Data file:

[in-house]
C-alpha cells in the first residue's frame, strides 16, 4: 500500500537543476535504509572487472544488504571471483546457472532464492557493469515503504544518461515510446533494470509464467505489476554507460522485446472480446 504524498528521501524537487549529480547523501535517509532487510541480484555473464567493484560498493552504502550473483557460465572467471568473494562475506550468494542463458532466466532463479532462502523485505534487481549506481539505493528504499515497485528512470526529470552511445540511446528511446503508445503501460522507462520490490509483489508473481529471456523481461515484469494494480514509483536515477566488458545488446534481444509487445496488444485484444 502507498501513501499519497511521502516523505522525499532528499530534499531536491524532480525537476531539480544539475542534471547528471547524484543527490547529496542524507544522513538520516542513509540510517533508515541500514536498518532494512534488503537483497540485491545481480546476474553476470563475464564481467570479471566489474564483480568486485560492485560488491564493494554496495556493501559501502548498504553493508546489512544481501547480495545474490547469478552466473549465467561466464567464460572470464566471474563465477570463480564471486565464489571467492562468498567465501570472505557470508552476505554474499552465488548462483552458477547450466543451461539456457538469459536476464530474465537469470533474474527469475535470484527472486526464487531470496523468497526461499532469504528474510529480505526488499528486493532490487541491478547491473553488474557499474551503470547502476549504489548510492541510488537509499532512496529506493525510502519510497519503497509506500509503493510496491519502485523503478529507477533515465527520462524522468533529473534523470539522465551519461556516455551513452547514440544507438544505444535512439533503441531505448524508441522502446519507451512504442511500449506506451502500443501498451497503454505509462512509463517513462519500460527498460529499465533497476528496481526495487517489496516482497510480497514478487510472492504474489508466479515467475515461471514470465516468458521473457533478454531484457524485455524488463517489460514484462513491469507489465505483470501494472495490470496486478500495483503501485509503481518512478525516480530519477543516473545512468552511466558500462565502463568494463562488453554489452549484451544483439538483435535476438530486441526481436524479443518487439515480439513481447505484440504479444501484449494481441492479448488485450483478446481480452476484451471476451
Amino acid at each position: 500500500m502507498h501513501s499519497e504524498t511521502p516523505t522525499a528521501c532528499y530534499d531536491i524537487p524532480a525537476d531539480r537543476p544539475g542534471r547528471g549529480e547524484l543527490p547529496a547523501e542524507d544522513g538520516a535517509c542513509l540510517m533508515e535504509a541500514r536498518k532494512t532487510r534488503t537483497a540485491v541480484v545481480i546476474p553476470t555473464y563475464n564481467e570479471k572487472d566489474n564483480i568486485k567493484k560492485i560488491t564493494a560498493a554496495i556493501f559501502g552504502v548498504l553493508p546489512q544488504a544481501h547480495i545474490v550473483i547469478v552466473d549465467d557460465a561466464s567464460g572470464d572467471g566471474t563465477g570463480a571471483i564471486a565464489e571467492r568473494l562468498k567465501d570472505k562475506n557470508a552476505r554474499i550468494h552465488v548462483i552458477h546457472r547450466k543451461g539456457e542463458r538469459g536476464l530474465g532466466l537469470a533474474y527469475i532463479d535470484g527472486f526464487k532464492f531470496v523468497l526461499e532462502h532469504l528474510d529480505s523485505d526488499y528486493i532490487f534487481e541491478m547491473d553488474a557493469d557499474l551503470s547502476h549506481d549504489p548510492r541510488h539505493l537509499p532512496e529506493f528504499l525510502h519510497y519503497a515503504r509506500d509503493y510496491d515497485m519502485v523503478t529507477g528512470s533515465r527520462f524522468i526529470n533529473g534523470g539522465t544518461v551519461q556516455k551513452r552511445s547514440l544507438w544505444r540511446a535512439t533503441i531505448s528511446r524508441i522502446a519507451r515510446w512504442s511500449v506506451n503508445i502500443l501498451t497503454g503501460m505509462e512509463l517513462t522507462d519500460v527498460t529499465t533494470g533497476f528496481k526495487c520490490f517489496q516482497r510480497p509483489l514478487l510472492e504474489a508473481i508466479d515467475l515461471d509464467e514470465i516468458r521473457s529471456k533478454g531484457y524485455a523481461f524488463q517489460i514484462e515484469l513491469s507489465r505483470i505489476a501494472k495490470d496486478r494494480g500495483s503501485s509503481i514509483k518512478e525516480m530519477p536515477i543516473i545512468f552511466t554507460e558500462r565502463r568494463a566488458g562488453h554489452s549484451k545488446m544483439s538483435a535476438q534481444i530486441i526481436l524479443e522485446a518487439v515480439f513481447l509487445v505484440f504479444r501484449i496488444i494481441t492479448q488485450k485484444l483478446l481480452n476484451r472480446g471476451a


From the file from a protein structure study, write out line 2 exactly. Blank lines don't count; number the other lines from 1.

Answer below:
C-alpha cells in the first residue's frame, strides 16, 4: 500500500537543476535504509572487472544488504571471483546457472532464492557493469515503504544518461515510446533494470509464467505489476554507460522485446472480446 504524498528521501524537487549529480547523501535517509532487510541480484555473464567493484560498493552504502550473483557460465572467471568473494562475506550468494542463458532466466532463479532462502523485505534487481549506481539505493528504499515497485528512470526529470552511445540511446528511446503508445503501460522507462520490490509483489508473481529471456523481461515484469494494480514509483536515477566488458545488446534481444509487445496488444485484444 502507498501513501499519497511521502516523505522525499532528499530534499531536491524532480525537476531539480544539475542534471547528471547524484543527490547529496542524507544522513538520516542513509540510517533508515541500514536498518532494512534488503537483497540485491545481480546476474553476470563475464564481467570479471566489474564483480568486485560492485560488491564493494554496495556493501559501502548498504553493508546489512544481501547480495545474490547469478552466473549465467561466464567464460572470464566471474563465477570463480564471486565464489571467492562468498567465501570472505557470508552476505554474499552465488548462483552458477547450466543451461539456457538469459536476464530474465537469470533474474527469475535470484527472486526464487531470496523468497526461499532469504528474510529480505526488499528486493532490487541491478547491473553488474557499474551503470547502476549504489548510492541510488537509499532512496529506493525510502519510497519503497509506500509503493510496491519502485523503478529507477533515465527520462524522468533529473534523470539522465551519461556516455551513452547514440544507438544505444535512439533503441531505448524508441522502446519507451512504442511500449506506451502500443501498451497503454505509462512509463517513462519500460527498460529499465533497476528496481526495487517489496516482497510480497514478487510472492504474489508466479515467475515461471514470465516468458521473457533478454531484457524485455524488463517489460514484462513491469507489465505483470501494472495490470496486478500495483503501485509503481518512478525516480530519477543516473545512468552511466558500462565502463568494463562488453554489452549484451544483439538483435535476438530486441526481436524479443518487439515480439513481447505484440504479444501484449494481441492479448488485450483478446481480452476484451471476451